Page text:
Neither the Union nor the Confederacy was surprised by Napoleon's scheme. According to State Department advisor and veteran diplomat Edward Everett, Napoleon wished to resurrect a two-decades-old project—the creation of a state consisting of Texas and all Mexican territories west to the Pacific, including Louisiana and California. Henry Sanford, the Union minister to Belgium, had repeatedly warned Seward of Napoleon's imperial ambitions in the Western Hemisphere and reported widespread discussion in Paris about his intention to modernize the Latin peoples. In fact, Sanford told the secretary of state, that that "perpetual nightmare, the Emperor," lay at the center of nearly every international problem. On the Confederate side, Mann repeated his earlier warnings to Benjamin, insisting that Napoleon's chief objective was "the restoration of Mexico as it was prior to the independence of Texas." Napoleon would pretend to be the Confederacy's friend while he restored Mexico to its status before the war with the United States in the mid-1840s. His control over Mexico was inseparable from his intervention in the American war.
Napoleon convinced the young and impressionable Maximilian to join him in this world of illusion, which ended in tragedy less than three years after the new monarch's arrival in Mexico City in June 1864. The Lincoln administration had made clear to Napoleon that when the Union won the war, it would remove the French from Mexico. The end of the American war appeared imminent in the fall of that year, when Union forces under General William T. Sherman took Atlanta and then began his "March to the Sea." Like the British, Napoleon did not want war with the Americans—particularly if reunited—and abruptly decided against recognizing the Confederacy. He abandoned his Mexican project and ordered his troops to begin a phased withdrawal that concluded in 1867.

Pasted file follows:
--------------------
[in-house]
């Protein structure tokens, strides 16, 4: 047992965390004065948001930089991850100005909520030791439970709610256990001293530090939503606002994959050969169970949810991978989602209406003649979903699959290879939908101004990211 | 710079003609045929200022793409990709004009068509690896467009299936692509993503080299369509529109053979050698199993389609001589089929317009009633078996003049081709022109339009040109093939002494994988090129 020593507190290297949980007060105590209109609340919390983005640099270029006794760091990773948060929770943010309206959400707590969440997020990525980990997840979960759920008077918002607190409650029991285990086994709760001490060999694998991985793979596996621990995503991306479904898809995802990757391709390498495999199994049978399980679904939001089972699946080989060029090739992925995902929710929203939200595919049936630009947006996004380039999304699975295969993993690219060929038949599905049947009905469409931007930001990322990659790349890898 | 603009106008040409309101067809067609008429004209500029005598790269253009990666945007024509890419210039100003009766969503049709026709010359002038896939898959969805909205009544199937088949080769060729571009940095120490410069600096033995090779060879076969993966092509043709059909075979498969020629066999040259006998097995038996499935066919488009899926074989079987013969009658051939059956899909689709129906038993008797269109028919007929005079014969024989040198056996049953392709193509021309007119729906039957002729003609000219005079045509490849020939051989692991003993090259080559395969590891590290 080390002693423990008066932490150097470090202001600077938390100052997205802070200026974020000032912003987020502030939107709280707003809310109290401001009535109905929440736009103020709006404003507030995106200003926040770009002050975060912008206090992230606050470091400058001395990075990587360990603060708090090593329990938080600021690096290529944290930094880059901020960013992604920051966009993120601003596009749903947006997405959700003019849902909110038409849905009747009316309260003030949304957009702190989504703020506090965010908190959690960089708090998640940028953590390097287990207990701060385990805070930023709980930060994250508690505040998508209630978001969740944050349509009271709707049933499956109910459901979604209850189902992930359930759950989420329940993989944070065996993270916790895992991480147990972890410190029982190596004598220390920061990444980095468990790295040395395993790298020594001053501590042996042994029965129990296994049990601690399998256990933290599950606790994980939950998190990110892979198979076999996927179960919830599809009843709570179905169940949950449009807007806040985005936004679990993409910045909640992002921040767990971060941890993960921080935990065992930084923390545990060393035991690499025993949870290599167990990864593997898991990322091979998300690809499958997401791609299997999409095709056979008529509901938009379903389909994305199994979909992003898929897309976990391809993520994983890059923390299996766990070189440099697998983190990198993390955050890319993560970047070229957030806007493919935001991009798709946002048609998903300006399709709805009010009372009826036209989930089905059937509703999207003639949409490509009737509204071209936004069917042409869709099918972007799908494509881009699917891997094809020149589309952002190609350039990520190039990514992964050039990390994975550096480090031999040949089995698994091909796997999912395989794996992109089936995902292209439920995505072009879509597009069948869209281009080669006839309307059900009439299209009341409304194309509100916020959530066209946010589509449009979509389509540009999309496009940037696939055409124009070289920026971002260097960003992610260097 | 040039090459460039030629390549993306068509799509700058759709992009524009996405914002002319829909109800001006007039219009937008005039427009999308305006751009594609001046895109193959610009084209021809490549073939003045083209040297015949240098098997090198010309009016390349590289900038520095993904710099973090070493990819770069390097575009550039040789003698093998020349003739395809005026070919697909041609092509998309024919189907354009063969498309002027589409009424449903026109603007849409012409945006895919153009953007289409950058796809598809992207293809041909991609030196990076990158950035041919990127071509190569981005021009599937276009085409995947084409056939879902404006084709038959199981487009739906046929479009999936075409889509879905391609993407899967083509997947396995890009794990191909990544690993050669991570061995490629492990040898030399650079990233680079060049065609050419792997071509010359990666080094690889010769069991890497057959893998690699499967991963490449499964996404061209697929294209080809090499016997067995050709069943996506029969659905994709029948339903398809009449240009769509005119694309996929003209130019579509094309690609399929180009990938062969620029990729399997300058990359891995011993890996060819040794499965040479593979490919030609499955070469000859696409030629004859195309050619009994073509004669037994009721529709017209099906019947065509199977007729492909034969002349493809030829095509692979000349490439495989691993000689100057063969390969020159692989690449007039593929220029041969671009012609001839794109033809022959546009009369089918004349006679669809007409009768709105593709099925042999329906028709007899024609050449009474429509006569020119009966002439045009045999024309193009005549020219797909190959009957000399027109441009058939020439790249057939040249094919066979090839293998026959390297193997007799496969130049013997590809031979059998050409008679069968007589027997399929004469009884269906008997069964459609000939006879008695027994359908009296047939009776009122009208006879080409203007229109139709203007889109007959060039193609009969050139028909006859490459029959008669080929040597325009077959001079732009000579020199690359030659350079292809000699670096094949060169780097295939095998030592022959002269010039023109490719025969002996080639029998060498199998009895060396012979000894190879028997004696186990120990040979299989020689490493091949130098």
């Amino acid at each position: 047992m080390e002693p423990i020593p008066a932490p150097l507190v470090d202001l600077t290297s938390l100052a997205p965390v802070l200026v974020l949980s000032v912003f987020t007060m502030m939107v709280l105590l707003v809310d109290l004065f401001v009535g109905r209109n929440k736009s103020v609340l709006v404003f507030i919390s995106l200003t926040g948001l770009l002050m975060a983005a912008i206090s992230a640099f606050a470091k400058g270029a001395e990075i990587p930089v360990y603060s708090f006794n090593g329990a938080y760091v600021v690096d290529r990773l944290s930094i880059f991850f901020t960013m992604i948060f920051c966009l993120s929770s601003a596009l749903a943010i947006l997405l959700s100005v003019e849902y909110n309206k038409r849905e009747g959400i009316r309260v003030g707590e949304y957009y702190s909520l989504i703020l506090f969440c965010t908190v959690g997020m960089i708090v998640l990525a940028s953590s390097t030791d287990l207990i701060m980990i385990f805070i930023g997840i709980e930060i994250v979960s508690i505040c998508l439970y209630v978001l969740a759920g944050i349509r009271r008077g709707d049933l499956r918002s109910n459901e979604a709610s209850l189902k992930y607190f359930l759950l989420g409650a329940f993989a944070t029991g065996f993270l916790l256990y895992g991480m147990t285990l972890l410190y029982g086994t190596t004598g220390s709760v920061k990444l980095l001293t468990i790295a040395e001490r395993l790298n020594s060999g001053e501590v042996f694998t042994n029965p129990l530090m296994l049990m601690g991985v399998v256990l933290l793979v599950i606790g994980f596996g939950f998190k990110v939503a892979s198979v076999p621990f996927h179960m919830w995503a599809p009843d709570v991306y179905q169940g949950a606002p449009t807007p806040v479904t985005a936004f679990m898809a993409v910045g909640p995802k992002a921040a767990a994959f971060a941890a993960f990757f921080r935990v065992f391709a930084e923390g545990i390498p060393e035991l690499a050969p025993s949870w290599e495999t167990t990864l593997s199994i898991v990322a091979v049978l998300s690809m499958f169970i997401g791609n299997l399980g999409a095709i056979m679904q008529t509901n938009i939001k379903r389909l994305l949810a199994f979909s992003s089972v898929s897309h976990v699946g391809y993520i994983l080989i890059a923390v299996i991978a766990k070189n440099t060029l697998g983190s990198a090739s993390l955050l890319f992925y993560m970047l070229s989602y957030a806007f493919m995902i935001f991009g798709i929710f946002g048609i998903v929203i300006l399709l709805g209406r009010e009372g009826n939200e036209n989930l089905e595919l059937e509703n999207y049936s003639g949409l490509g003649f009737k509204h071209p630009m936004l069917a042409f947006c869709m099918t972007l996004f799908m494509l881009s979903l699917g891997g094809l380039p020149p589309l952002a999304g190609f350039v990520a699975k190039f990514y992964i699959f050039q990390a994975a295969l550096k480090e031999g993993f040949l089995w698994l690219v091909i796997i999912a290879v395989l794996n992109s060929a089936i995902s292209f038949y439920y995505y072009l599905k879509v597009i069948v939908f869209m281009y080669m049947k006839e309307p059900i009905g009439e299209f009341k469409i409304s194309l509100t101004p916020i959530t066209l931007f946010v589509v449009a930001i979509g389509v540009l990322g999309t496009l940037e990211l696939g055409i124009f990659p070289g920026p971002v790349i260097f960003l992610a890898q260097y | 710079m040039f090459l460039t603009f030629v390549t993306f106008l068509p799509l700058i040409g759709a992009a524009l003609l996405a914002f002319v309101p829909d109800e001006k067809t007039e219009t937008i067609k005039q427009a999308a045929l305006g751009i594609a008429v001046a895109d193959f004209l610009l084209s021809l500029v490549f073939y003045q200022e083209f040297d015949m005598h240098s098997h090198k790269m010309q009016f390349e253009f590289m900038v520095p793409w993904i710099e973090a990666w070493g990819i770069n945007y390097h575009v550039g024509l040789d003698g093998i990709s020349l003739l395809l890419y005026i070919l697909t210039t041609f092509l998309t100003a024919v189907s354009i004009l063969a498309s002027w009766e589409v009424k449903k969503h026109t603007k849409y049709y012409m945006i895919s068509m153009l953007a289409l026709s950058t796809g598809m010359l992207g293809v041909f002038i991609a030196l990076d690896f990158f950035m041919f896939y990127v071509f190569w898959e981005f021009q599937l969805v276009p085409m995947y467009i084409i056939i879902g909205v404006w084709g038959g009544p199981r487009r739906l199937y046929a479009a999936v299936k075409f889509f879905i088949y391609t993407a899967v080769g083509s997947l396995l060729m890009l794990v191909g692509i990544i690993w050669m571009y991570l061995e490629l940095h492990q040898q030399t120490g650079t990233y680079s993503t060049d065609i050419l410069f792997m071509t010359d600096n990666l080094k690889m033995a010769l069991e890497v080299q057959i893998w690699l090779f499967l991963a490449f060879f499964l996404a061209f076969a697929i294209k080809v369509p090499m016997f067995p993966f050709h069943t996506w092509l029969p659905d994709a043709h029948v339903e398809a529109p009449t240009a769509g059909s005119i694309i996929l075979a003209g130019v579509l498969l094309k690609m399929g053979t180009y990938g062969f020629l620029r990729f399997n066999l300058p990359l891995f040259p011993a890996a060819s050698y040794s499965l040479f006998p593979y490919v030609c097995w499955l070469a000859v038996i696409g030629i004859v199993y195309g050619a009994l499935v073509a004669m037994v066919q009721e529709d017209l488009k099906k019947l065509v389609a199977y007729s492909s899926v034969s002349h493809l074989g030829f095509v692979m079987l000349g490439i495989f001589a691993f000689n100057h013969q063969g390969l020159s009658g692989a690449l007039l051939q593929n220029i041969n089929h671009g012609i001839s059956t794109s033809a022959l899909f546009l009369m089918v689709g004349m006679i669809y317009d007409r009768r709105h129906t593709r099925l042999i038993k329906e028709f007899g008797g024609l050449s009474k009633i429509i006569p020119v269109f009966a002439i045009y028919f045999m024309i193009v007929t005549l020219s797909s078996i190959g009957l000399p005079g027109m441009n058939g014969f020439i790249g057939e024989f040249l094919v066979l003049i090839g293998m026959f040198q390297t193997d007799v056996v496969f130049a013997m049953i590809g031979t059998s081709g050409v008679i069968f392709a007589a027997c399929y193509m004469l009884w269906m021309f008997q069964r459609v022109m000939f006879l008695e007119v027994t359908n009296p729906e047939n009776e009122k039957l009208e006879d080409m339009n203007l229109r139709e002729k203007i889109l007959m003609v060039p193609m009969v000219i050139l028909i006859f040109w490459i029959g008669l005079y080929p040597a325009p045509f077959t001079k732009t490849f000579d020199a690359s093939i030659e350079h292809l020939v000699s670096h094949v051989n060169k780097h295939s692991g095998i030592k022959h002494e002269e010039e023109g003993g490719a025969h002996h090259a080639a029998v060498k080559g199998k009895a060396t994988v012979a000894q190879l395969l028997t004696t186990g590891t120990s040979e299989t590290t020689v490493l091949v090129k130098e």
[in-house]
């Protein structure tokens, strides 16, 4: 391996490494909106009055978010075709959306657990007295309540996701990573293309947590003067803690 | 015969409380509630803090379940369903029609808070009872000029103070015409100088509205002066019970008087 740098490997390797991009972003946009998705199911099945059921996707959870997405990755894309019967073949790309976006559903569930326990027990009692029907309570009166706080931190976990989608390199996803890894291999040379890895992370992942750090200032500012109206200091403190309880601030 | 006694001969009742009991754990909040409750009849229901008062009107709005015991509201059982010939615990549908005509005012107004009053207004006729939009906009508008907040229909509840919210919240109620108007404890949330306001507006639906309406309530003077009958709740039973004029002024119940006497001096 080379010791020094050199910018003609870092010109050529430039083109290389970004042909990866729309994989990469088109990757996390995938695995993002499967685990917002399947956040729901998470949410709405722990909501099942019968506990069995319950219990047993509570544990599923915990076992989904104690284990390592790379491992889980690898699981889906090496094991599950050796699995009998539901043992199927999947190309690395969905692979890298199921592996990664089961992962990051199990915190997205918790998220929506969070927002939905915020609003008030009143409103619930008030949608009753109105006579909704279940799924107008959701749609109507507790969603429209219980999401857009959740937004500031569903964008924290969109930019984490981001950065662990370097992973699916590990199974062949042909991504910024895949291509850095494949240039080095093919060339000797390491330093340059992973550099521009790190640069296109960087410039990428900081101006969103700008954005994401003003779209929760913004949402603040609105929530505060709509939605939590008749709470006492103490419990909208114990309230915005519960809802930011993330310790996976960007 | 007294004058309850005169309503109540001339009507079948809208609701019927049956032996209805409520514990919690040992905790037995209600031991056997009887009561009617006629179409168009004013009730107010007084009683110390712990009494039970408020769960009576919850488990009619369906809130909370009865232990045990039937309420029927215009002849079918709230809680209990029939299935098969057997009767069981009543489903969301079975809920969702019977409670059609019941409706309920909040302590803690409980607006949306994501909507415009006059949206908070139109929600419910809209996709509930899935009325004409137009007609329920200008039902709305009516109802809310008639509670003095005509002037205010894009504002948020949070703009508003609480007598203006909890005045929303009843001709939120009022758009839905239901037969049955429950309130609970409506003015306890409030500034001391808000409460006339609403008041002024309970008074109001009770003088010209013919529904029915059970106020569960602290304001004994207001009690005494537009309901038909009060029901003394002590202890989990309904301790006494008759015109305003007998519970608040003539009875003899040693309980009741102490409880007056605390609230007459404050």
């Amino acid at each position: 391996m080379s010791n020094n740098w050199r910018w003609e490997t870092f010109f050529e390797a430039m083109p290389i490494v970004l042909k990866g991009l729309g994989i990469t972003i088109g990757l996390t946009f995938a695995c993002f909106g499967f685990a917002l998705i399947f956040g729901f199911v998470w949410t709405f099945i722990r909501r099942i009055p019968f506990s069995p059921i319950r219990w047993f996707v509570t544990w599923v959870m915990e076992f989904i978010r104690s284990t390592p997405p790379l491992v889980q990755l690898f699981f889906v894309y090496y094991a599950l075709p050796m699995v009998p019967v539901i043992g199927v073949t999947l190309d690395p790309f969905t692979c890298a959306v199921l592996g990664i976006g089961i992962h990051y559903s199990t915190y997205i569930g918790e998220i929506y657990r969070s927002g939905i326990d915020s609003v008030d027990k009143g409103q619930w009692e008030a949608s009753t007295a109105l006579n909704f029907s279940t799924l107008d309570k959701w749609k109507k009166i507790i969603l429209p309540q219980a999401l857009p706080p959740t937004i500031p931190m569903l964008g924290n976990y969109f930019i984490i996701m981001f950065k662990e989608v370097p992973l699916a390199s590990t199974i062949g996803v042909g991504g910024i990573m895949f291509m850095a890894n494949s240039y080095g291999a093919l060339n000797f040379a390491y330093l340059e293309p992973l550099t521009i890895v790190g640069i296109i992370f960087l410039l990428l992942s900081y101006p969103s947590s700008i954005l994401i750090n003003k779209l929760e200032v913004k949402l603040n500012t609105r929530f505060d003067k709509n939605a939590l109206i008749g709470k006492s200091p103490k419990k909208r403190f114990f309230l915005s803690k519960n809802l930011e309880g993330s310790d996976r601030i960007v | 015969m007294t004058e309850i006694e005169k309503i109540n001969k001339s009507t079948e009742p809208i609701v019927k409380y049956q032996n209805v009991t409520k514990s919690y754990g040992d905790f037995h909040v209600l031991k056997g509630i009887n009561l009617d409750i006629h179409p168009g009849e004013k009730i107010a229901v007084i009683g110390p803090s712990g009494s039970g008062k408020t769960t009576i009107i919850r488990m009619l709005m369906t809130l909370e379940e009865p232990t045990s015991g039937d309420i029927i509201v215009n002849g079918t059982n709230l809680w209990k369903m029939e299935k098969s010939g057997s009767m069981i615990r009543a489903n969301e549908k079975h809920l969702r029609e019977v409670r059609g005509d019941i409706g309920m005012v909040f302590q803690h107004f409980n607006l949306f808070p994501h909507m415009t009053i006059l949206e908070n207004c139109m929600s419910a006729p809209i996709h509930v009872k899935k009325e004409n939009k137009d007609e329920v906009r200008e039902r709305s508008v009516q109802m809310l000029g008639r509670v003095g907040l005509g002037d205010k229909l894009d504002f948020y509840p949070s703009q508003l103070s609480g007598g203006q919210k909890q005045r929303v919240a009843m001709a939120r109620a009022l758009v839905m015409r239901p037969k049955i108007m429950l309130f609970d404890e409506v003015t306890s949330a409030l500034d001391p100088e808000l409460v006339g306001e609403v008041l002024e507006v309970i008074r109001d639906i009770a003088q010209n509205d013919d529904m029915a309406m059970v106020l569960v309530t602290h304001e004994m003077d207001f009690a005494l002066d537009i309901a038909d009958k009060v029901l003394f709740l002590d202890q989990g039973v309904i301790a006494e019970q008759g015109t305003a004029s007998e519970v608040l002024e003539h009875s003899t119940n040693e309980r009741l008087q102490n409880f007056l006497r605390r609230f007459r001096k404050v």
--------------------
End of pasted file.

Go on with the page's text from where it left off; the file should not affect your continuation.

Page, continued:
In one final misguided decision, Maximilian opted to remain on the throne. President Benito Juárez's republican troops captured him in mid-May 1867 and, after a court martial found him guilty of treason, executed him by firing squad a month later.